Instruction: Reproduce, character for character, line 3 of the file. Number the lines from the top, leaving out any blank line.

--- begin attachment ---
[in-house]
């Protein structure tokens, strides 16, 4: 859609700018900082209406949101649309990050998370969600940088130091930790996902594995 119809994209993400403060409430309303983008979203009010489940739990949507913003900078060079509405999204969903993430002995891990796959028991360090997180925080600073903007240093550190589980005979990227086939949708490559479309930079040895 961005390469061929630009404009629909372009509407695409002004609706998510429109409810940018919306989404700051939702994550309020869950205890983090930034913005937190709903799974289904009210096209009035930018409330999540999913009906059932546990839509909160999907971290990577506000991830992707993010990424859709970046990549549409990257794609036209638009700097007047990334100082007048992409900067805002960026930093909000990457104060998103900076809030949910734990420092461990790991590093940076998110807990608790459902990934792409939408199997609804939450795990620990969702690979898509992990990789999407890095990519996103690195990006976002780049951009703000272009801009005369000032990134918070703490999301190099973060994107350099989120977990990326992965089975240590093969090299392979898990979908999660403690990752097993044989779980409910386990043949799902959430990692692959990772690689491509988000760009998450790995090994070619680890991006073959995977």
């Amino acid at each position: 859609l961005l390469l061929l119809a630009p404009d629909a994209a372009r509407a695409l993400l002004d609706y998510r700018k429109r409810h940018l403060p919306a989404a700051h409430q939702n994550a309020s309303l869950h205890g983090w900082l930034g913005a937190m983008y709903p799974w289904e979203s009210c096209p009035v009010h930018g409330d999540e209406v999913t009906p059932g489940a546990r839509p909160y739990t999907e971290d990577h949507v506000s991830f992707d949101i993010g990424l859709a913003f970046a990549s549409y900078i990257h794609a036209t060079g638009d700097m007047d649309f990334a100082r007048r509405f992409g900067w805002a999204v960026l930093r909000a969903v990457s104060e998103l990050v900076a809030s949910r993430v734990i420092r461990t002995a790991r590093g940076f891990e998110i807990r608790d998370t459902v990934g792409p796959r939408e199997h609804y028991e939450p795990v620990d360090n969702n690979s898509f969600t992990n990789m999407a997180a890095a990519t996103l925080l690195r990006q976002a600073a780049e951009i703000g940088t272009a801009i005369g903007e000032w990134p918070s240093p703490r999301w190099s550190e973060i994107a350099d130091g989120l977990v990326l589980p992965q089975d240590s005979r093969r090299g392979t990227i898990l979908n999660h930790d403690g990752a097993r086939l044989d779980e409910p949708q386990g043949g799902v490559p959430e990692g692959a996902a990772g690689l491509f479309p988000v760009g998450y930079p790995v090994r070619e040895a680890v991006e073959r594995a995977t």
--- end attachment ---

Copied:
């Amino acid at each position: 859609l961005l390469l061929l119809a630009p404009d629909a994209a372009r509407a695409l993400l002004d609706y998510r700018k429109r409810h940018l403060p919306a989404a700051h409430q939702n994550a309020s309303l869950h205890g983090w900082l930034g913005a937190m983008y709903p799974w289904e979203s009210c096209p009035v009010h930018g409330d999540e209406v999913t009906p059932g489940a546990r839509p909160y739990t999907e971290d990577h949507v506000s991830f992707d949101i993010g990424l859709a913003f970046a990549s549409y900078i990257h794609a036209t060079g638009d700097m007047d649309f990334a100082r007048r509405f992409g900067w805002a999204v960026l930093r909000a969903v990457s104060e998103l990050v900076a809030s949910r993430v734990i420092r461990t002995a790991r590093g940076f891990e998110i807990r608790d998370t459902v990934g792409p796959r939408e199997h609804y028991e939450p795990v620990d360090n969702n690979s898509f969600t992990n990789m999407a997180a890095a990519t996103l925080l690195r990006q976002a600073a780049e951009i703000g940088t272009a801009i005369g903007e000032w990134p918070s240093p703490r999301w190099s550190e973060i994107a350099d130091g989120l977990v990326l589980p992965q089975d240590s005979r093969r090299g392979t990227i898990l979908n999660h930790d403690g990752a097993r086939l044989d779980e409910p949708q386990g043949g799902v490559p959430e990692g692959a996902a990772g690689l491509f479309p988000v760009g998450y930079p790995v090994r070619e040895a680890v991006e073959r594995a995977t």